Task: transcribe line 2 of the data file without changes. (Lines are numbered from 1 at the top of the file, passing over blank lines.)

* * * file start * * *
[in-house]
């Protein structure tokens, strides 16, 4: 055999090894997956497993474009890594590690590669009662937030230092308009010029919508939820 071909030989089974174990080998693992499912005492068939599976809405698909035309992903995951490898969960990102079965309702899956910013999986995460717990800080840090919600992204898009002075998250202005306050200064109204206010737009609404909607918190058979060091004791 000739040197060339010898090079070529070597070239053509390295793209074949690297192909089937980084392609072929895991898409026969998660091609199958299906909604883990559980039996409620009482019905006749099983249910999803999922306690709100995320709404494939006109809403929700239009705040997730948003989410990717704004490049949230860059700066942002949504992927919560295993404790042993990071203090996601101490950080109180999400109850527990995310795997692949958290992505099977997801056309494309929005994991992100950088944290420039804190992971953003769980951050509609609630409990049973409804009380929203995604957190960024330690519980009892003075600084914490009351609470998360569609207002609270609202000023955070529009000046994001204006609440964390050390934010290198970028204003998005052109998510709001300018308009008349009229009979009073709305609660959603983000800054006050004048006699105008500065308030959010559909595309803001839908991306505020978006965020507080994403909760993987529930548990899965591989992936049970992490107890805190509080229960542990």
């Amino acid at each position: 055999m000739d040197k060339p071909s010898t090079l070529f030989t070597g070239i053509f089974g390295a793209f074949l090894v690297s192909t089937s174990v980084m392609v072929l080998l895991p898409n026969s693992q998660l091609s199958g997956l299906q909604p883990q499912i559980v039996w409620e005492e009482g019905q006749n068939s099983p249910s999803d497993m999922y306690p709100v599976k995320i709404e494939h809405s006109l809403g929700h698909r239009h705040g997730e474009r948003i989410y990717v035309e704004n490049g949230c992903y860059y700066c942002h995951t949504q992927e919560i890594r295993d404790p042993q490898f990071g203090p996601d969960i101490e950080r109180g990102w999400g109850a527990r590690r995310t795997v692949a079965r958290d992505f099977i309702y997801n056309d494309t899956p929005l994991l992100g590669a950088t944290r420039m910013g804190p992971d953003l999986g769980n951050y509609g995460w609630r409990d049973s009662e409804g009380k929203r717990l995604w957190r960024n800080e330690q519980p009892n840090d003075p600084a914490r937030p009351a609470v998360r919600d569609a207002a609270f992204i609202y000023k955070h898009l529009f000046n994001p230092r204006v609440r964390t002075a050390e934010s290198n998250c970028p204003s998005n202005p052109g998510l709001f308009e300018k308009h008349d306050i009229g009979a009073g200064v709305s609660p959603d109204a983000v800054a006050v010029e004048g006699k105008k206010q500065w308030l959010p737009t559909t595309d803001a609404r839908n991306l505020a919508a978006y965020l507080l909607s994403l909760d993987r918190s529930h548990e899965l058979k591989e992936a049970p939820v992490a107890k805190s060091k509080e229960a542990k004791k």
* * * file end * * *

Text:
């Protein structure tokens, strides 16, 4: 055999090894997956497993474009890594590690590669009662937030230092308009010029919508939820 071909030989089974174990080998693992499912005492068939599976809405698909035309992903995951490898969960990102079965309702899956910013999986995460717990800080840090919600992204898009002075998250202005306050200064109204206010737009609404909607918190058979060091004791 000739040197060339010898090079070529070597070239053509390295793209074949690297192909089937980084392609072929895991898409026969998660091609199958299906909604883990559980039996409620009482019905006749099983249910999803999922306690709100995320709404494939006109809403929700239009705040997730948003989410990717704004490049949230860059700066942002949504992927919560295993404790042993990071203090996601101490950080109180999400109850527990995310795997692949958290992505099977997801056309494309929005994991992100950088944290420039804190992971953003769980951050509609609630409990049973409804009380929203995604957190960024330690519980009892003075600084914490009351609470998360569609207002609270609202000023955070529009000046994001204006609440964390050390934010290198970028204003998005052109998510709001300018308009008349009229009979009073709305609660959603983000800054006050004048006699105008500065308030959010559909595309803001839908991306505020978006965020507080994403909760993987529930548990899965591989992936049970992490107890805190509080229960542990």